Faculty of Business and Law
School of Business / Centre for Innovative Practice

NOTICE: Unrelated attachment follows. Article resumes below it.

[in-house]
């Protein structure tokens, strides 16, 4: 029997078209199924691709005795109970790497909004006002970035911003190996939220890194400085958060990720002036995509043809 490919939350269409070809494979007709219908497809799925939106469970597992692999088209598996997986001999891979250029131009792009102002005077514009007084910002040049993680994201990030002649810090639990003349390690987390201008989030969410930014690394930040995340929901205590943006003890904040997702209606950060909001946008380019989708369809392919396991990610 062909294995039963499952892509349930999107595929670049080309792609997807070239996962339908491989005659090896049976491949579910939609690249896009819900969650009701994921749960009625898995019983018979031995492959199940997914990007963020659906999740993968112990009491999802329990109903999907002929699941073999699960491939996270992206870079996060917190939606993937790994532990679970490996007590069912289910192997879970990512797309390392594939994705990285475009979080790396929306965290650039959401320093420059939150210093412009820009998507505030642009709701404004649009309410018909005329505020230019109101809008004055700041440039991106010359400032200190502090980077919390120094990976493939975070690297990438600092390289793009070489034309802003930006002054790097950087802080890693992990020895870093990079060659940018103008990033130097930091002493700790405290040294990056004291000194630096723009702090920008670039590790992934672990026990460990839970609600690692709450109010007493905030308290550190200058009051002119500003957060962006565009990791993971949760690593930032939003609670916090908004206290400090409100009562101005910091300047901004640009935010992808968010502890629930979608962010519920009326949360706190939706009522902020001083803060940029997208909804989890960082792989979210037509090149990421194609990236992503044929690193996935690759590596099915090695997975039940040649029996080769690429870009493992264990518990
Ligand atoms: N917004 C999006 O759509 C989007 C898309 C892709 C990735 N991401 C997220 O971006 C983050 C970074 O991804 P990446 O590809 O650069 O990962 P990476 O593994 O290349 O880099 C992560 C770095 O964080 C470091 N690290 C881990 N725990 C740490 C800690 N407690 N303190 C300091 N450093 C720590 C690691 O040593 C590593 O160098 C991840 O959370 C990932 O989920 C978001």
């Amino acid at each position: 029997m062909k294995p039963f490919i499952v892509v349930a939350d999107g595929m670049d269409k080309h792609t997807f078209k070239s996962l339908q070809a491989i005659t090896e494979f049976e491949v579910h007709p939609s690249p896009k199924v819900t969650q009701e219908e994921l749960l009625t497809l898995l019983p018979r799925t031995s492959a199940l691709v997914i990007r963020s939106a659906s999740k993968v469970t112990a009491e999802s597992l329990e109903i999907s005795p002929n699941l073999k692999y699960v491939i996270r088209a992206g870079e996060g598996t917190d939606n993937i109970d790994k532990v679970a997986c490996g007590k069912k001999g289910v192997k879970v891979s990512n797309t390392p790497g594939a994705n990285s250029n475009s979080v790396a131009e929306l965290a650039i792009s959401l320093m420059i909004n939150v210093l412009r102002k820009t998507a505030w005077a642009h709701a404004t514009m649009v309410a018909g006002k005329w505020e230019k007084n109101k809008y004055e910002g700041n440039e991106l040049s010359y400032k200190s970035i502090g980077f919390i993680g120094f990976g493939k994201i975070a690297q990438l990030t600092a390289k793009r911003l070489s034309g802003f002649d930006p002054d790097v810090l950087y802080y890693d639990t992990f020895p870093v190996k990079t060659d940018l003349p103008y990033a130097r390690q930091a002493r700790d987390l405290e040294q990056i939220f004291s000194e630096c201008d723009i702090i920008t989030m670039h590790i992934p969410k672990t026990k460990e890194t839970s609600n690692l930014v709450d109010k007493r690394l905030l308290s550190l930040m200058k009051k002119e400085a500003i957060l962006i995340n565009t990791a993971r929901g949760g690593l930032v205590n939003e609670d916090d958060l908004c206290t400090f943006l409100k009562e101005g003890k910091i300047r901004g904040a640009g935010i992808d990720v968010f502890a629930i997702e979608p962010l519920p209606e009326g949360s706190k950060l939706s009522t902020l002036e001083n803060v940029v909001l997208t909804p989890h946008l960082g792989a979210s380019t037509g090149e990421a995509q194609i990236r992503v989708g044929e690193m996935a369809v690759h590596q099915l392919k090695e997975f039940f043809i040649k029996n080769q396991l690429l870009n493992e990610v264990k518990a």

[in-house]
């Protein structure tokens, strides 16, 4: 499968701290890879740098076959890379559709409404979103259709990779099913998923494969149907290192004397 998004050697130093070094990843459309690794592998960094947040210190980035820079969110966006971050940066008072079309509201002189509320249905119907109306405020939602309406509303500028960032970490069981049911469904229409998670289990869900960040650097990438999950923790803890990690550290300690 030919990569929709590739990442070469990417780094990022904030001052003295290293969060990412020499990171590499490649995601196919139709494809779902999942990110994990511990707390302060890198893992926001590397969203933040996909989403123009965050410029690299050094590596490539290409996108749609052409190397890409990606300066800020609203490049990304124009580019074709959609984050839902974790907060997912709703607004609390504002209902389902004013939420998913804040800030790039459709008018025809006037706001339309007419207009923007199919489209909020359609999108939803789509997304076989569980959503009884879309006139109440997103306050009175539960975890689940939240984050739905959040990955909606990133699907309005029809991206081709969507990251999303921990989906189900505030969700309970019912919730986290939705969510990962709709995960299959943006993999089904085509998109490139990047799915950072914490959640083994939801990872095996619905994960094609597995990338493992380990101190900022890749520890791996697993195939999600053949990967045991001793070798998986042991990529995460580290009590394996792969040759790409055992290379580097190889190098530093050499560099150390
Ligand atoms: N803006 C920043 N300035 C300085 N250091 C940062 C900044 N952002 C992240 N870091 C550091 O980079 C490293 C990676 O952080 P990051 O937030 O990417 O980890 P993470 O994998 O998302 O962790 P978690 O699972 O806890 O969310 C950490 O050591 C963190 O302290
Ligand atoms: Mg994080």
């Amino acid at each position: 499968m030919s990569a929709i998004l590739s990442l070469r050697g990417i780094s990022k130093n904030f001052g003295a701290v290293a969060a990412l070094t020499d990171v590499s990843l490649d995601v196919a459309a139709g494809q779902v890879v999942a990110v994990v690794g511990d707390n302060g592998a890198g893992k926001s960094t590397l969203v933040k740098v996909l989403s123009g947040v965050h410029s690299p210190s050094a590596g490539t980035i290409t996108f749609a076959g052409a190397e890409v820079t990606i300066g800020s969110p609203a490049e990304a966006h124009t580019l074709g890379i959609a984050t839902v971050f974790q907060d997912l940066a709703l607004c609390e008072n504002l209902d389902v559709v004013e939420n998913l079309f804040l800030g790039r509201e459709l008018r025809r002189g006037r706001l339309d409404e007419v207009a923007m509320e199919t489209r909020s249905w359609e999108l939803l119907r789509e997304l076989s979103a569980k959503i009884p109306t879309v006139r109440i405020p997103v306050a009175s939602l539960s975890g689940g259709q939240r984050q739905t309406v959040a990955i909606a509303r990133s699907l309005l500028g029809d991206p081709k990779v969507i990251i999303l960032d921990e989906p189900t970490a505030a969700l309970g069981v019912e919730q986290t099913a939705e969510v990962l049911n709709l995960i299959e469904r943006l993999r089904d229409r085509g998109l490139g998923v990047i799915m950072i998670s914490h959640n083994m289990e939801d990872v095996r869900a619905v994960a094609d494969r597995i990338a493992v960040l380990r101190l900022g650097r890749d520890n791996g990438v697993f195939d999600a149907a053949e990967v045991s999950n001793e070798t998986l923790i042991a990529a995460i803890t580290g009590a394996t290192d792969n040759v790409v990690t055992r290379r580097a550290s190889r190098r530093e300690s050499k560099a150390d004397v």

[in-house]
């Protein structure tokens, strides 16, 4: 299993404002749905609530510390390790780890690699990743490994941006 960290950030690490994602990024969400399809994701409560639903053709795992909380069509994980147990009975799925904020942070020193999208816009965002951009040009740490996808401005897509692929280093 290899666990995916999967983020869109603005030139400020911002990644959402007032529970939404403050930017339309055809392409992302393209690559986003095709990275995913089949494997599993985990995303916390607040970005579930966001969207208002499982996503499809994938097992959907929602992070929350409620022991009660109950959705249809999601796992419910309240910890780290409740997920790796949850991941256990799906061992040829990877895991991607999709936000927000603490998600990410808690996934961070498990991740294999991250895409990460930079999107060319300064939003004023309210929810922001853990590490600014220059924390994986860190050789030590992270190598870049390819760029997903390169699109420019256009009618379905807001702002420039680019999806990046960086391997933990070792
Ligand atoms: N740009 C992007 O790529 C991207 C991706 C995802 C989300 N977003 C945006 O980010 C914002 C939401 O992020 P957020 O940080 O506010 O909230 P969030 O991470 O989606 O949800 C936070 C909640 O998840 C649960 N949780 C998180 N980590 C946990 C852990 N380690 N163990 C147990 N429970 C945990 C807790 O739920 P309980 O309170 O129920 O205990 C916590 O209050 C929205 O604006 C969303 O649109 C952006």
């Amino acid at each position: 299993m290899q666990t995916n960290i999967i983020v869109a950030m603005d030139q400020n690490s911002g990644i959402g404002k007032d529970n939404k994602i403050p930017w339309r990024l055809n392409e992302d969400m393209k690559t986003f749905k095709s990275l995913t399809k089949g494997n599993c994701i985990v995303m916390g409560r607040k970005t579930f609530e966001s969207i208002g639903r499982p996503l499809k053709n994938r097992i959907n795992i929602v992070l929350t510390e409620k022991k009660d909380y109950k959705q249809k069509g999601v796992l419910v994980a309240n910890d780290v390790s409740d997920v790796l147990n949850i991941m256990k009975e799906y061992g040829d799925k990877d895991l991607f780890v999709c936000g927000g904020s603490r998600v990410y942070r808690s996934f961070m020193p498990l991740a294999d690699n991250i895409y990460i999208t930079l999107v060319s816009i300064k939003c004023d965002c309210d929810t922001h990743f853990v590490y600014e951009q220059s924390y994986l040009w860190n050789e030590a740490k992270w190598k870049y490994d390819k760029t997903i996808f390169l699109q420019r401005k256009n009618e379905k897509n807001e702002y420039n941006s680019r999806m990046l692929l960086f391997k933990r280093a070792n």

Purpose: The ability to working effectively with others (WEWO) is critical yet industry continues to lament deficiencies in new graduates. Progress in developing this highly valued skill in undergraduates is impeded by a lack of conceptual clarity and evidence of how best to measure it, and a tendency to adopt an outcomes-focused, rather than process-oriented, approach. This paper aims to investigate undergraduate perceptions of how well a stand-alone employability skill development programme, operating in an Australian Business Faculty, is fostering the WEWO skill set and which pedagogical practices are considered to add most value. Design/methodology/approach: The study examines undergraduate perceptions using data gathered from a skills audit of 799 business undergraduates from all four sequential units within the skills programme. Undergraduates rated and described their development against an established framework of WEWO behaviours. Findings: Findings indicate that, overall, skill development is rated highly among the undergraduates although the behaviours of conflict resolution, social intelligence and influencing others were rated less highly than others within the skill set. The importance of class activities and assessment items, including the use of virtual learning tools were identified by students as critical to the development of WEWO behaviours. Originality/value: The study highlights the important role of constructive alignment, sequential skill development, consistency of delivery and ensuring student "buy-in" to education practitioners in their efforts to meet industry expectations of graduates who can WEWO.